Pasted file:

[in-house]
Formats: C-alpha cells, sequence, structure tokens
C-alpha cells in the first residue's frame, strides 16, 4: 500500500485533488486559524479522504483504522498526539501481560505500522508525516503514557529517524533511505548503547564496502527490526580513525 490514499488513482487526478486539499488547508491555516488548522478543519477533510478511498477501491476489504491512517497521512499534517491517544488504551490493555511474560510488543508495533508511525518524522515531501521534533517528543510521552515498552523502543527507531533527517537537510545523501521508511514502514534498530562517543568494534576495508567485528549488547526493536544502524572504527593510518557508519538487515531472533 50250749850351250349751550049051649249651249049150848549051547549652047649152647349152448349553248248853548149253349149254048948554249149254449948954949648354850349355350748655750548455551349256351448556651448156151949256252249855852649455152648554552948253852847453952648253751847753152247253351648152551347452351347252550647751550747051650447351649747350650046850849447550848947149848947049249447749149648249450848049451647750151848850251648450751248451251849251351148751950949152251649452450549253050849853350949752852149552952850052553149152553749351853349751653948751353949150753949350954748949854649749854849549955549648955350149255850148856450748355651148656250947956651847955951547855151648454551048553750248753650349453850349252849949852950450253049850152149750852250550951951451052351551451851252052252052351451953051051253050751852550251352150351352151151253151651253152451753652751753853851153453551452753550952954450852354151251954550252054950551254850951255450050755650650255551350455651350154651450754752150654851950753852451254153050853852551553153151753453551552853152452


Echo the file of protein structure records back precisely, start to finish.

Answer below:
[in-house]
Formats: C-alpha cells, sequence, structure tokens
C-alpha cells in the first residue's frame, strides 16, 4: 500500500485533488486559524479522504483504522498526539501481560505500522508525516503514557529517524533511505548503547564496502527490526580513525 490514499488513482487526478486539499488547508491555516488548522478543519477533510478511498477501491476489504491512517497521512499534517491517544488504551490493555511474560510488543508495533508511525518524522515531501521534533517528543510521552515498552523502543527507531533527517537537510545523501521508511514502514534498530562517543568494534576495508567485528549488547526493536544502524572504527593510518557508519538487515531472533 50250749850351250349751550049051649249651249049150848549051547549652047649152647349152448349553248248853548149253349149254048948554249149254449948954949648354850349355350748655750548455551349256351448556651448156151949256252249855852649455152648554552948253852847453952648253751847753152247253351648152551347452351347252550647751550747051650447351649747350650046850849447550848947149848947049249447749149648249450848049451647750151848850251648450751248451251849251351148751950949152251649452450549253050849853350949752852149552952850052553149152553749351853349751653948751353949150753949350954748949854649749854849549955549648955350149255850148856450748355651148656250947956651847955951547855151648454551048553750248753650349453850349252849949852950450253049850152149750852250550951951451052351551451851252052252052351451953051051253050751852550251352150351352151151253151651253152451753652751753853851153453551452753550952954450852354151251954550252054950551254850951255450050755650650255551350455651350154651450754752150654851950753852451254153050853852551553153151753453551552853152452